I figure I’ll start small. I listen to videos specifically to attract money into my life for a month. The comment section for one video is filled with surprises: “Guys, believe me this works. Listened to this last night; checked my 2 lottery tickets the following day and boom..won $150,000 and $1,000,000” someone named Diamond wrote. Another woman named Connie commented, “I started listening to this and before 10 minutes someone gave me unexpected $60.00 Wow!!” Others are not so positive: a man named Alexander wrote, “I’ve lost my job and have no more money. Pray for me people.”

I repeat the mantra: ‘I am rich, I am rich, I am rich’ to myself daily. One day, I walk through the middle of Boston Common and step on a $5 bill. In Cambridge, I walk home and pick up a $10 bill off the ground a few days later. I feel happier and a little lighter, but I still go to my settings in YouTube and delete my watch and search history, feeling too foolish even only to myself. It worked, but money wasn’t what I really wanted.

I move into the realm of Tarot readings and watch those videos on YouTube too, now seeking guidance for my love life. I see what predictions these people—usually women—have for me and my star sign cohort (Pisces) in the upcoming weeks. I watch their hands, usually detailed with fake nails, and cluttered with rings, shuffle cards that will determine my fate. They promise things, all usually good: a new love interest: the two of cups card; a new job: the death card; success: the six of wands card. I look at a drawing of two people holding chalices out to each other; a man on a white horse holding a black flag; a man on a horse with six sticks in the air around him, the one he holds has a Christmas wreath on it. The cards are laid out in perfect rows.

After a reading is complete, I feel like things could be looking up. I feel like there could be something happening to me in the week they read for. But the days and weeks blend together, and I forget what they said would happen.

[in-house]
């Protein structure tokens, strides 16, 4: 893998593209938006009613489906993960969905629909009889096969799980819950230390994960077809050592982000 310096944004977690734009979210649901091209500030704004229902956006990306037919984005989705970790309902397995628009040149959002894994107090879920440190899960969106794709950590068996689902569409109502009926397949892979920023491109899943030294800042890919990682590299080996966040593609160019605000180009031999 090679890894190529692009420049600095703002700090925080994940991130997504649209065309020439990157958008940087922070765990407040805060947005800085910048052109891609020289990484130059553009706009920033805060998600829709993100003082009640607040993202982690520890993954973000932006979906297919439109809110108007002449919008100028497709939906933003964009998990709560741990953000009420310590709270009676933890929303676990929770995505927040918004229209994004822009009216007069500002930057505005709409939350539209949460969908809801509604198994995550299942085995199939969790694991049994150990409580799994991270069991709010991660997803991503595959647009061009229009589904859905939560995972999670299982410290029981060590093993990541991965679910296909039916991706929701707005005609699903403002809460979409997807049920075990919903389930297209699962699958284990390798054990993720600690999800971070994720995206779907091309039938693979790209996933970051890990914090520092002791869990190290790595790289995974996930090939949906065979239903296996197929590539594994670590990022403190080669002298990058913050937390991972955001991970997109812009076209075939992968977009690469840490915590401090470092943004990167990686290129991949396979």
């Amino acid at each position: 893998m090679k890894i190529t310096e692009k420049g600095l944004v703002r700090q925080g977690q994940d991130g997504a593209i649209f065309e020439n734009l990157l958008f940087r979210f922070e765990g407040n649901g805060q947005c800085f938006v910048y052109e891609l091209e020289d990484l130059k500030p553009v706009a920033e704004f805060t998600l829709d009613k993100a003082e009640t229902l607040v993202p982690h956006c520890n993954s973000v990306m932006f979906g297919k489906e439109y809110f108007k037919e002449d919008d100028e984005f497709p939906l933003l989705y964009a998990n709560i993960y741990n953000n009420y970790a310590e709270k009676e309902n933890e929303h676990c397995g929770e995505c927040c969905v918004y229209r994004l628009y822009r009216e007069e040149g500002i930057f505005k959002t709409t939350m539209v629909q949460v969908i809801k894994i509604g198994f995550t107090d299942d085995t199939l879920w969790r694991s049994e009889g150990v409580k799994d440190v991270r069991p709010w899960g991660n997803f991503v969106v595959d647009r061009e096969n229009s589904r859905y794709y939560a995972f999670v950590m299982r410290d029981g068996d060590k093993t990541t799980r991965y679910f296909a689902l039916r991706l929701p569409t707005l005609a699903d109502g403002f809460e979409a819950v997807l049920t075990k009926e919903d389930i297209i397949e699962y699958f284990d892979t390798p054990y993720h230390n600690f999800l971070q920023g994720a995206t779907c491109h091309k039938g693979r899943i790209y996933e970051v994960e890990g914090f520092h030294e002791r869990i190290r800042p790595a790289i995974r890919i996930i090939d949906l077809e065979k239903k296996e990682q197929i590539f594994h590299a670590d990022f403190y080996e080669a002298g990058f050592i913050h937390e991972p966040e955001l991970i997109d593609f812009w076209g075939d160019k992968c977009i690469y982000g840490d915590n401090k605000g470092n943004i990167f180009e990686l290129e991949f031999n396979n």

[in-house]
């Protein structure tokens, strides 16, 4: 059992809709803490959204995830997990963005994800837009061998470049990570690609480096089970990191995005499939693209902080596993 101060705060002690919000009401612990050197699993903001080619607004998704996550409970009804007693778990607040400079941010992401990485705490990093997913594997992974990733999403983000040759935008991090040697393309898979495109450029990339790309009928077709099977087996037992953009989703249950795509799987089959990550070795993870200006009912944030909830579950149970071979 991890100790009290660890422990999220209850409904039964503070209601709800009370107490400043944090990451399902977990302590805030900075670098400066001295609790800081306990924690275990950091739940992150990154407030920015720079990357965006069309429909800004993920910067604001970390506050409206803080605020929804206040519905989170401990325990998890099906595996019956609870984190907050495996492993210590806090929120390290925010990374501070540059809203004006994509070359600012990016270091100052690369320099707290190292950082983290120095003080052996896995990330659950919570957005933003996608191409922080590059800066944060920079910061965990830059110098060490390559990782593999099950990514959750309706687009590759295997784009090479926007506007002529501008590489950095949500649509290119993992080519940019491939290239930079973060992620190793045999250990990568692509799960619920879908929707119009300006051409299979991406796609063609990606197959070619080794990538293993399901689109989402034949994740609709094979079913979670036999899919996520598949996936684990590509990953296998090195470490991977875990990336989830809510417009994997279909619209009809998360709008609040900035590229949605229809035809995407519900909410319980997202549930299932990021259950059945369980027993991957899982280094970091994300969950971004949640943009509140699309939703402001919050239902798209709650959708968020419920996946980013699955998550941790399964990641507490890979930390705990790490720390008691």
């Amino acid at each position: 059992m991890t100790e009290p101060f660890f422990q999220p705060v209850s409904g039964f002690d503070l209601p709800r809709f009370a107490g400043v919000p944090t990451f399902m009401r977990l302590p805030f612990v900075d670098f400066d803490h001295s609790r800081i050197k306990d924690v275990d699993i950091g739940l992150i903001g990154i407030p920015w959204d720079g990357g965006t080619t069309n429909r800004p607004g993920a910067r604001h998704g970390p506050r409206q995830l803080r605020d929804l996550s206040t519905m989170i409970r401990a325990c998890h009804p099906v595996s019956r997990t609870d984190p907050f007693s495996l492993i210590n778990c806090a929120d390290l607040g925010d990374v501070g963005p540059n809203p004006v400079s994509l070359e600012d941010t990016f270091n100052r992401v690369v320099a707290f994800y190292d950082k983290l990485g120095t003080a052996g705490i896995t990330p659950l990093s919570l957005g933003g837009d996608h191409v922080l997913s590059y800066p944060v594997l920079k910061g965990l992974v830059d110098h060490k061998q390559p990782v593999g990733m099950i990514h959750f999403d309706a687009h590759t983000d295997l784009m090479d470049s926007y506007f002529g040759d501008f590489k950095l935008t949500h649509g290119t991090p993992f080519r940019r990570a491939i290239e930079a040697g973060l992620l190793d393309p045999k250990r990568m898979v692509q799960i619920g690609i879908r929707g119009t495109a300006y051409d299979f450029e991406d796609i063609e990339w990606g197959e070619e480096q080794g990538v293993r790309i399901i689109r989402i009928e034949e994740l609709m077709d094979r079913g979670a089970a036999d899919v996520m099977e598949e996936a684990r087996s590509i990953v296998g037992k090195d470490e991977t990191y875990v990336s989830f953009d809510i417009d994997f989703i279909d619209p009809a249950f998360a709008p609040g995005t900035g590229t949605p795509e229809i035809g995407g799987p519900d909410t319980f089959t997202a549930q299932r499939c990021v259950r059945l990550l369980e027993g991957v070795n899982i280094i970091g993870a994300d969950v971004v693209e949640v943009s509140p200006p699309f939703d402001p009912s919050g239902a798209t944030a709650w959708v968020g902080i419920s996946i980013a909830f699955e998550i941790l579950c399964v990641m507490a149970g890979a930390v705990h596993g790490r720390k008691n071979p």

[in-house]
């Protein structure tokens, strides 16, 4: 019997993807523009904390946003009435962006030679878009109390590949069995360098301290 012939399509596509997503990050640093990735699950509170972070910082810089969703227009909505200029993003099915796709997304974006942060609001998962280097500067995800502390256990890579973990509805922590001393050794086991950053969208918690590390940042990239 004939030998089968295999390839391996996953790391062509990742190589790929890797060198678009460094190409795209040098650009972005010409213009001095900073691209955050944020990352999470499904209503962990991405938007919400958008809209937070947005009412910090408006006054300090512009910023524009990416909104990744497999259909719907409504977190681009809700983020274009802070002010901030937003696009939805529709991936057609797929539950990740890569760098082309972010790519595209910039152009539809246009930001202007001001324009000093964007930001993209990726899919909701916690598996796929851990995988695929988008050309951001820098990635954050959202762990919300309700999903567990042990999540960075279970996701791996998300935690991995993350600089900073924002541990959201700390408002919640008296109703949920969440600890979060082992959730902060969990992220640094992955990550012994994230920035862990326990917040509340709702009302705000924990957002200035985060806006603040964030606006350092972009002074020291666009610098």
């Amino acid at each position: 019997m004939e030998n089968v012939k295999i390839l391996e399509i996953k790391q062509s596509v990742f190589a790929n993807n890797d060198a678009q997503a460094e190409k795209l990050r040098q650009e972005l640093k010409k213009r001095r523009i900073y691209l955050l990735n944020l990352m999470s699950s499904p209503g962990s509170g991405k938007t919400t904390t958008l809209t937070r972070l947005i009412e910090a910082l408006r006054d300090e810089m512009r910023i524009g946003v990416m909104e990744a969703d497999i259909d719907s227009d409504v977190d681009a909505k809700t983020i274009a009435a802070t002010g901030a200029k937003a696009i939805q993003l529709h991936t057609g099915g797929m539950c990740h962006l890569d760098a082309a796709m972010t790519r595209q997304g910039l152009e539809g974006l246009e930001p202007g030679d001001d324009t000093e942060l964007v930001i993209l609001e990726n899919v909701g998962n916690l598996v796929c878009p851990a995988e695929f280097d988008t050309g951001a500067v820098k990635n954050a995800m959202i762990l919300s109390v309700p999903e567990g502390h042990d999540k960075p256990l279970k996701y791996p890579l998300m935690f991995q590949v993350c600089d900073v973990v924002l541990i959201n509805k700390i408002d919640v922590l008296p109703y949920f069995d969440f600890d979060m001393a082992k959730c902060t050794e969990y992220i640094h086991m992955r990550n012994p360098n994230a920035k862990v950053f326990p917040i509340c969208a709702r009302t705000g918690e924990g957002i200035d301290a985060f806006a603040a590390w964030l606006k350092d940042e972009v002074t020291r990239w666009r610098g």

Eventually, I turn to Google. I search, ‘highly sensitive person’ and find: a person who processes stimuli more intensely. I’m not sure if that is me. I know I used to feel emotions more intensely before I closed myself off to them. I know that I crave to be alone but also am deeply lonely. I know that I am sick of being taken for granted. I know that I have let others dictate my actions for too long. Maybe this state I’m in is just known as being a human.


At my worst I looked like a wounded animal. I took a selfie for proof, to remember what it was like. I wore a cream-colored wool sweater from Ireland and my cheeks looked gaunt. I was the lowest weight I’ve ever been. Family members kept telling me how great I looked at 20 pounds below my usual weight. “What’s your secret?” they joked. “Depression and self-loathing,” I deadpanned. In the photo, I was crying but my eyes were expressionless. The details—a breakup filled with betrayal and moving boxes to another state—don’t really matter anymore but feeling that low completely ripped open my life. My lack of any real suffering to that point was laughable but the suffering still felt very difficult to me.